CISA's Known Exploited Vulnerabilities catalog added 557 CVEs in 2022, but according to a new report from threat intelligence vendor VulnCheck, the list is missing 42 flaws that have been exploited in the wild.
The CISA KEV catalog was launched in 2021 as a means for the U.S. government's cyber agency to provide a list of flaws known to be actively exploited. According to CISA's website, the KEV catalog is "the authoritative source of vulnerabilities that have been exploited in the wild," and organizations should "review and monitor the KEV catalog and prioritize remediation of the listed vulnerabilities to reduce the likelihood of compromise by known threat actors."
However, VulnCheck claimed in its report Thursday that it identified 42 vulnerabilities "that were assigned CVEs in 2022 and reported to have been, or likely to have been, exploited in the wild that were not added to the CISA KEV Catalog." The list of missing 2022 flaws included a number of major vendors such as Citrix, Veeam and Zyxel. The sources for reported exploitation in the wild included Cisco Talos, ESET Research, Avast and others.
"The CISA KEV Catalog is undoubtedly helpful and a driving force in our industry," the report read. "Still, as long as it's missing actively exploited vulnerabilities, it cannot be treated as the authoritative catalog of exploited vulnerabilities. Practitioners should augment vulnerability management programs by seeking out additional sources or finding a source with a more complete dataset."
The majority of the 42 flaws were used for botnets (64%), while 10% were exploited in ransomware attacks, and 12% were attributed to being part of a threat actor's arsenal. In addition, 76.2% of the flaws could be used for initial access to a victim environment.
One example of a vulnerability that was used for both initial access and ransomware is CVE-2022-31199, a remote code execution flaw in Netwrix Auditor that was first disclosed in July. Cisco Talos published a report in December that observed exploitation of the flaw in TrueBot infections that later included data theft and the deployment of Clop ransomware.
"The fact that an attacker chose to weaponize this vulnerability and it was exploited in the wild shows how valuable initial access vulnerabilities are to attackers," VulnCheck wrote in its report, noting that Netwrix is a small data security vendor with fewer than a dozen internet-facing instances.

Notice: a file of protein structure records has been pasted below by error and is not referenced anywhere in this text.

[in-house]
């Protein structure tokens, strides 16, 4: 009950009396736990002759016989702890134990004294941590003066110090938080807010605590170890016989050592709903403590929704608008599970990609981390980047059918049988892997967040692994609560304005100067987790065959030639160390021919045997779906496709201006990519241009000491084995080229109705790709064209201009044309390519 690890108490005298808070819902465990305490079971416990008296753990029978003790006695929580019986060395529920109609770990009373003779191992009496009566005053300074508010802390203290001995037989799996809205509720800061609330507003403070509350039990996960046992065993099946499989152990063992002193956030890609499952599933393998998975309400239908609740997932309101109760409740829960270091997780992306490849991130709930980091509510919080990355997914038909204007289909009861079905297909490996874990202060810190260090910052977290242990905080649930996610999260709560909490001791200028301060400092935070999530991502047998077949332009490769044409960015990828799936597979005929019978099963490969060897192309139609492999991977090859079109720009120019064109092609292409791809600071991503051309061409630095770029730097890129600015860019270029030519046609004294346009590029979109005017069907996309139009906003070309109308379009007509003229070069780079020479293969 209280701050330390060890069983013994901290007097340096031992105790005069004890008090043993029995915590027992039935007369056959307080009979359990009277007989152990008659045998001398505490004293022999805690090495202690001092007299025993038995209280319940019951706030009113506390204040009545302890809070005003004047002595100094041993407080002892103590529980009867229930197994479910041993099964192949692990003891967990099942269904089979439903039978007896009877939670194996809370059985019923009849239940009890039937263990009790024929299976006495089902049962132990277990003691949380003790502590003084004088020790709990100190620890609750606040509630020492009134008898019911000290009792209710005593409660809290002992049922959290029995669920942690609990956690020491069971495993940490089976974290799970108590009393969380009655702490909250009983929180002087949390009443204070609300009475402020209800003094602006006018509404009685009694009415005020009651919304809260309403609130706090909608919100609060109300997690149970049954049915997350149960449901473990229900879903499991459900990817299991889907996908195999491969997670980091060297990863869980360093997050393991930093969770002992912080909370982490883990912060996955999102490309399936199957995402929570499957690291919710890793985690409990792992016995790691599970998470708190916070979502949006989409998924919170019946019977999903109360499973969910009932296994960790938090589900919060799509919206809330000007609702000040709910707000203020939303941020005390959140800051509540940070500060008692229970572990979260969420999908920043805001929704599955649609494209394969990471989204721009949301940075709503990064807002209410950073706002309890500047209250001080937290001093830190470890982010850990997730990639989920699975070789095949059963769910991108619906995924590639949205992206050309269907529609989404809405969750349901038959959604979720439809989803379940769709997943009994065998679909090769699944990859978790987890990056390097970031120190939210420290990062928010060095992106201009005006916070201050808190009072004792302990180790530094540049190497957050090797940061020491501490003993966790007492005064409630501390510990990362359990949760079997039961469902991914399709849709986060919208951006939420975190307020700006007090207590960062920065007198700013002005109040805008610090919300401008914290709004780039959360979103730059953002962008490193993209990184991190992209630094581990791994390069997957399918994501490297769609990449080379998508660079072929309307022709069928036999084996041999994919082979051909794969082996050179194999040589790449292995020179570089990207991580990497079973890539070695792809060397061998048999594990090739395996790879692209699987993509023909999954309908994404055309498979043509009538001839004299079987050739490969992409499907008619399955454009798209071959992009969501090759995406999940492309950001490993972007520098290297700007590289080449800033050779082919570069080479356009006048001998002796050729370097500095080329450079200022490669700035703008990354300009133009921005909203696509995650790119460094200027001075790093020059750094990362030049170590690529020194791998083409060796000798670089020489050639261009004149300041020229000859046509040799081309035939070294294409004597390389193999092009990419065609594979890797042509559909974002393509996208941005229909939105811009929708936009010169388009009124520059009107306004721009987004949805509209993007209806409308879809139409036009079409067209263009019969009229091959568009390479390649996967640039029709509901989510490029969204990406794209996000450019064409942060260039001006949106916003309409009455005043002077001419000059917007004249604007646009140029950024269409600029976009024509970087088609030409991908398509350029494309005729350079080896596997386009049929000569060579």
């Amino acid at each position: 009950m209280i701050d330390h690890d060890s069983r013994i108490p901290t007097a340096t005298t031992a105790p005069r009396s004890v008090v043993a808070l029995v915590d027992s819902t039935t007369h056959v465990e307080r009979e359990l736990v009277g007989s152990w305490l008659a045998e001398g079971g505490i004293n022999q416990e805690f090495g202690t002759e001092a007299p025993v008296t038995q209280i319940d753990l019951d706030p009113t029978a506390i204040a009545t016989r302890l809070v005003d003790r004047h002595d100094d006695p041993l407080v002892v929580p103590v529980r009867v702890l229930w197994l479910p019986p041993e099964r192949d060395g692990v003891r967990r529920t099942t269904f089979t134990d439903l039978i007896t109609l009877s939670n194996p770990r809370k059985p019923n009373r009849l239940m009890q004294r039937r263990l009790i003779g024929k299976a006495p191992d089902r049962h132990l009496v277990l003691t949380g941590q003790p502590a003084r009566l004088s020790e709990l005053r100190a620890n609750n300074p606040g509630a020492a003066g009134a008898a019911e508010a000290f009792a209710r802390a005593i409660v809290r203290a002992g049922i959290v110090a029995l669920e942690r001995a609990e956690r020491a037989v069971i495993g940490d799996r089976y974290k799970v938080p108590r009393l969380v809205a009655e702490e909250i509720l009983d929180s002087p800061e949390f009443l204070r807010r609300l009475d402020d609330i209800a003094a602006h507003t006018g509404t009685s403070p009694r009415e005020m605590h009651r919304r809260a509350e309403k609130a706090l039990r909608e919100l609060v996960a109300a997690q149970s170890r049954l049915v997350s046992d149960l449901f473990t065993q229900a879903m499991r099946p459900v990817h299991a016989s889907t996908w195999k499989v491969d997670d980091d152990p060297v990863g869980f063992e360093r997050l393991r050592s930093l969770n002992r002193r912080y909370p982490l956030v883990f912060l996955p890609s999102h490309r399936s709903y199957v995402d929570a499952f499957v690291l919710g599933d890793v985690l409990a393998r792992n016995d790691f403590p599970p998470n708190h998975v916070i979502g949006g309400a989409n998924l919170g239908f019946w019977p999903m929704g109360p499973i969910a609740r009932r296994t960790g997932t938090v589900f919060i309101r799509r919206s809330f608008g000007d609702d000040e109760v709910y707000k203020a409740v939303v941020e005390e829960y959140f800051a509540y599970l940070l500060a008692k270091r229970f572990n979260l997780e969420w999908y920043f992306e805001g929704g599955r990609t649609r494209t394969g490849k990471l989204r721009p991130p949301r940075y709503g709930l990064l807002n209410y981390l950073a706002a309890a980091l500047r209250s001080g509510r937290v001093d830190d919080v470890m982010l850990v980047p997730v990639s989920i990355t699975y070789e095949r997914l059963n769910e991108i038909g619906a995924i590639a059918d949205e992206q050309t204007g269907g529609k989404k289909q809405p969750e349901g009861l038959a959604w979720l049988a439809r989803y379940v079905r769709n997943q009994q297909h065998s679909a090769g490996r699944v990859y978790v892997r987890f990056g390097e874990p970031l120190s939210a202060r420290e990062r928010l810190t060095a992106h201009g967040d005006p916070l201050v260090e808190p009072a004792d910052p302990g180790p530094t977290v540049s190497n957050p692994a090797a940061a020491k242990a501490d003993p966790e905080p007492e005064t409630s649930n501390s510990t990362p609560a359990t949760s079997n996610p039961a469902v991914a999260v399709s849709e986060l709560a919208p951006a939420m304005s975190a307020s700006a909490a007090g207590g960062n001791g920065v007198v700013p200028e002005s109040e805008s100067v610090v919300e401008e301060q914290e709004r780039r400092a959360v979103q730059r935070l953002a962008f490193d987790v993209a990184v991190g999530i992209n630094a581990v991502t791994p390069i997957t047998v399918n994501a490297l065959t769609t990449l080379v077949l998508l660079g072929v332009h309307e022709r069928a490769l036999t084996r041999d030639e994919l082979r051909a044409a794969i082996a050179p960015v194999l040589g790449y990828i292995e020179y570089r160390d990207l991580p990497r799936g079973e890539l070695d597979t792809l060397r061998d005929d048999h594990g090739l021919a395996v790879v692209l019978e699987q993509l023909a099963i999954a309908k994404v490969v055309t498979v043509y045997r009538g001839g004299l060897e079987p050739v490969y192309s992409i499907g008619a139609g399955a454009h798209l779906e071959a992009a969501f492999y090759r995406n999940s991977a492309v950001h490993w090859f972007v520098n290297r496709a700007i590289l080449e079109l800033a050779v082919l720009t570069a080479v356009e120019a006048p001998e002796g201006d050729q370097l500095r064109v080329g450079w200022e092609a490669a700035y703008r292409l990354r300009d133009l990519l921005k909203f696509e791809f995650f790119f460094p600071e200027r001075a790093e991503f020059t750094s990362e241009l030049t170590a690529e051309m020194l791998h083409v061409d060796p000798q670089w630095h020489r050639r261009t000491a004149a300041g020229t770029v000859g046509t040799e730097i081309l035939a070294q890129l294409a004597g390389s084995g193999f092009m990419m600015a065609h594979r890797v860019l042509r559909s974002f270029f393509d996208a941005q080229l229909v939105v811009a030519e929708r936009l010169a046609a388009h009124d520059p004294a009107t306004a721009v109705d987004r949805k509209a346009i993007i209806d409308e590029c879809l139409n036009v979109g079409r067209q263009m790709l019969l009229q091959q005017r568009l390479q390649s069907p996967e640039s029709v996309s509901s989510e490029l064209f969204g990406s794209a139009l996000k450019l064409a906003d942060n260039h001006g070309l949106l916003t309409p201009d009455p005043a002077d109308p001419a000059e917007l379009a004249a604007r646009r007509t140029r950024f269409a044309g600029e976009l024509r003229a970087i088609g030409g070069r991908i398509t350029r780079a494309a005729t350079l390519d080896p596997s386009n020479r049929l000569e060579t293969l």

VulnCheck additionally referenced other missing flaws -- critical MVPower CCTV DVR flaw CVE-2016-20016 was mentioned specifically -- that have been exploited for years and continue to have significant numbers of potential vulnerable targets.
VulnCheck security researcher Jacob Baines told TechTarget Editorial that it's difficult to say why the flaws haven't been added, in part because "CISA never cites its source for exploited-in-the-wild data."
"It's unclear where CISA gets its information or what type of public data would persuade them to add to the catalog," he said. "The vulnerabilities in this report are all sourced from well-known security companies. I suspect it's a matter of getting the right information and right person in front of CISA. However, it further proves how the influx of vulnerabilities impacts the ability of teams to keep up and prioritize protection."
Baines said VulnCheck has not contacted CISA regarding the Thursday report, though he added that the company had discussed "a couple of vulnerabilities" with the agency privately in the past, but "the conversations have yet to lead to meaningful changes to the KEV catalog."
In a blog post last week, VulnCheck noted how the size of the KEV catalog nearly tripled last year, with CISA adding 557 CVEs to the list for a total of 868 exploited vulnerabilities. The blog post also credited CISA with doing a "respectable" job of adding vulnerabilities to the KEV catalog in a timely manner -- typically within a week of exploitation reports -- though it noted that some exploited CVEs were absent.
And VulnCheck's Thursday report is not the first time a vendor has noted potential weaknesses in the KEV catalog. A February report published by Cyber Security Works, Cyware, Ivanti and Securin identified 131 exploited vulnerabilities that were yet to be included, with 111 first discovered in 2019 or prior.
At the time, Ivanti chief product officer Srinivas Mukkamala told TechTarget Editorial that one possible reason for the exclusion was that many of the 131 didn't have remediations -- a requirement to join the catalog.
The other two requirements for a flaw to be included in CISA's KEV catalog are that it had been exploited in the wild and that it had been granted a CVE. VulnCheck's report referenced the latter requirement in regard to one of the 42 vulnerabilities, CVE-2017-20149, which affects MikroTik routers. Despite being discovered in 2017 and eventually being exploited, it only received a proper CVE last year.
"This vulnerability has been exploited in the wild for approximately five years, and no one saw fit to request a CVE," the report read. "Having a CVE is a requirement to be included in the CISA KEV Catalog, and, sadly, appears to be the only way to remain in the vulnerability historical record."
CISA has not responded to TechTarget Editorial's request for comment at press time.
Alexander Culafi is a writer, journalist and podcaster based in Boston.